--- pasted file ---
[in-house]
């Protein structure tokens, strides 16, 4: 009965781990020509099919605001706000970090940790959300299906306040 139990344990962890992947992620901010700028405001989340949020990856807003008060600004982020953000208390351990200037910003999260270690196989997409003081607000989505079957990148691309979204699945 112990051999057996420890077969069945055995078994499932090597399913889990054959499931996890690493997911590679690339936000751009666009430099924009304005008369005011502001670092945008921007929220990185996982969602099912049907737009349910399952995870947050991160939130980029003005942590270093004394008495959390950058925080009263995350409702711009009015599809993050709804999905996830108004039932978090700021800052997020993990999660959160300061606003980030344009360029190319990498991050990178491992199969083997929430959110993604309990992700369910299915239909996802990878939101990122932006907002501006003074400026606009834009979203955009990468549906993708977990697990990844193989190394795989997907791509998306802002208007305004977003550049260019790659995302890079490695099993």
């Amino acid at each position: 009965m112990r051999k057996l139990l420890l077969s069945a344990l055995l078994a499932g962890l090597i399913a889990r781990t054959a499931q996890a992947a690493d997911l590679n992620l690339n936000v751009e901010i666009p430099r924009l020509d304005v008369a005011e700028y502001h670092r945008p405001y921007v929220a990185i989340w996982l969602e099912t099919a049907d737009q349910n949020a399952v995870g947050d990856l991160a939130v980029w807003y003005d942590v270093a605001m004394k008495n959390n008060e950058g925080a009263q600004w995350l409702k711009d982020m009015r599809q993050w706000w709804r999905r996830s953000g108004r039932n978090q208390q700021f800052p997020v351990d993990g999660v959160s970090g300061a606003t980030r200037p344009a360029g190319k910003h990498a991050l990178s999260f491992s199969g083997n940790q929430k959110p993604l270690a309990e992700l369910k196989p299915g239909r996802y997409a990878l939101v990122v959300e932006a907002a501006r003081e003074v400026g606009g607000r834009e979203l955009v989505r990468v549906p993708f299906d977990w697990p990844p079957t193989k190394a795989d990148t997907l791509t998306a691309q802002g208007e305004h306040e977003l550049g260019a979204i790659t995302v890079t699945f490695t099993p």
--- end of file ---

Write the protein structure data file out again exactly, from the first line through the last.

[in-house]
């Protein structure tokens, strides 16, 4: 009965781990020509099919605001706000970090940790959300299906306040 139990344990962890992947992620901010700028405001989340949020990856807003008060600004982020953000208390351990200037910003999260270690196989997409003081607000989505079957990148691309979204699945 112990051999057996420890077969069945055995078994499932090597399913889990054959499931996890690493997911590679690339936000751009666009430099924009304005008369005011502001670092945008921007929220990185996982969602099912049907737009349910399952995870947050991160939130980029003005942590270093004394008495959390950058925080009263995350409702711009009015599809993050709804999905996830108004039932978090700021800052997020993990999660959160300061606003980030344009360029190319990498991050990178491992199969083997929430959110993604309990992700369910299915239909996802990878939101990122932006907002501006003074400026606009834009979203955009990468549906993708977990697990990844193989190394795989997907791509998306802002208007305004977003550049260019790659995302890079490695099993």
């Amino acid at each position: 009965m112990r051999k057996l139990l420890l077969s069945a344990l055995l078994a499932g962890l090597i399913a889990r781990t054959a499931q996890a992947a690493d997911l590679n992620l690339n936000v751009e901010i666009p430099r924009l020509d304005v008369a005011e700028y502001h670092r945008p405001y921007v929220a990185i989340w996982l969602e099912t099919a049907d737009q349910n949020a399952v995870g947050d990856l991160a939130v980029w807003y003005d942590v270093a605001m004394k008495n959390n008060e950058g925080a009263q600004w995350l409702k711009d982020m009015r599809q993050w706000w709804r999905r996830s953000g108004r039932n978090q208390q700021f800052p997020v351990d993990g999660v959160s970090g300061a606003t980030r200037p344009a360029g190319k910003h990498a991050l990178s999260f491992s199969g083997n940790q929430k959110p993604l270690a309990e992700l369910k196989p299915g239909r996802y997409a990878l939101v990122v959300e932006a907002a501006r003081e003074v400026g606009g607000r834009e979203l955009v989505r990468v549906p993708f299906d977990w697990p990844p079957t193989k190394a795989d990148t997907l791509t998306a691309q802002g208007e305004h306040e977003l550049g260019a979204i790659t995302v890079t699945f490695t099993p």